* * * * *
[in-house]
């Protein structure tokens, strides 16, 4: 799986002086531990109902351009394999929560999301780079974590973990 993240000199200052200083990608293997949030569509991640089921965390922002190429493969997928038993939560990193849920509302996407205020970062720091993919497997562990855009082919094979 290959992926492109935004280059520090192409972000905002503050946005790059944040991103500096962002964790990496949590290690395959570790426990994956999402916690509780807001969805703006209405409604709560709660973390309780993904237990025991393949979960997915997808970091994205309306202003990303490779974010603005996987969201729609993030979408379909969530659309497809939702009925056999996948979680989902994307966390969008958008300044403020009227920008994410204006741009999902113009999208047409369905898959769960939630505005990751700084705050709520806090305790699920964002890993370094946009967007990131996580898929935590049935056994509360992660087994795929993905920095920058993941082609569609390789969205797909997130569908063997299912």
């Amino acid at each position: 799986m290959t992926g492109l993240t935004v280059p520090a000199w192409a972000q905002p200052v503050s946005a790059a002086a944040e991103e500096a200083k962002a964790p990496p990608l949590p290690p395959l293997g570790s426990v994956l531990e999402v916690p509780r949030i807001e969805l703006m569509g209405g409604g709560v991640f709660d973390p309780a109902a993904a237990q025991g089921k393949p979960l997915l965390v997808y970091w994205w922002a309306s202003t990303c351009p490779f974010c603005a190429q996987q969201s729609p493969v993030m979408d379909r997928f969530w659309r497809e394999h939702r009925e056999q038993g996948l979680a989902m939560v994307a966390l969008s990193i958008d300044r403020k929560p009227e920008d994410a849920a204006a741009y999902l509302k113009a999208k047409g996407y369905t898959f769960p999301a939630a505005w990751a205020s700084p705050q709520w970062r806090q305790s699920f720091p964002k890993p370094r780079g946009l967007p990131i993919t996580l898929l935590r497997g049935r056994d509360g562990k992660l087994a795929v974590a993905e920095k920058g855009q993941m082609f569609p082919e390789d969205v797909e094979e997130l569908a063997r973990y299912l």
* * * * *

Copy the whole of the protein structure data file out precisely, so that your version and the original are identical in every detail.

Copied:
[in-house]
């Protein structure tokens, strides 16, 4: 799986002086531990109902351009394999929560999301780079974590973990 993240000199200052200083990608293997949030569509991640089921965390922002190429493969997928038993939560990193849920509302996407205020970062720091993919497997562990855009082919094979 290959992926492109935004280059520090192409972000905002503050946005790059944040991103500096962002964790990496949590290690395959570790426990994956999402916690509780807001969805703006209405409604709560709660973390309780993904237990025991393949979960997915997808970091994205309306202003990303490779974010603005996987969201729609993030979408379909969530659309497809939702009925056999996948979680989902994307966390969008958008300044403020009227920008994410204006741009999902113009999208047409369905898959769960939630505005990751700084705050709520806090305790699920964002890993370094946009967007990131996580898929935590049935056994509360992660087994795929993905920095920058993941082609569609390789969205797909997130569908063997299912």
């Amino acid at each position: 799986m290959t992926g492109l993240t935004v280059p520090a000199w192409a972000q905002p200052v503050s946005a790059a002086a944040e991103e500096a200083k962002a964790p990496p990608l949590p290690p395959l293997g570790s426990v994956l531990e999402v916690p509780r949030i807001e969805l703006m569509g209405g409604g709560v991640f709660d973390p309780a109902a993904a237990q025991g089921k393949p979960l997915l965390v997808y970091w994205w922002a309306s202003t990303c351009p490779f974010c603005a190429q996987q969201s729609p493969v993030m979408d379909r997928f969530w659309r497809e394999h939702r009925e056999q038993g996948l979680a989902m939560v994307a966390l969008s990193i958008d300044r403020k929560p009227e920008d994410a849920a204006a741009y999902l509302k113009a999208k047409g996407y369905t898959f769960p999301a939630a505005w990751a205020s700084p705050q709520w970062r806090q305790s699920f720091p964002k890993p370094r780079g946009l967007p990131i993919t996580l898929l935590r497997g049935r056994d509360g562990k992660l087994a795929v974590a993905e920095k920058g855009q993941m082609f569609p082919e390789d969205v797909e094979e997130l569908a063997r973990y299912l």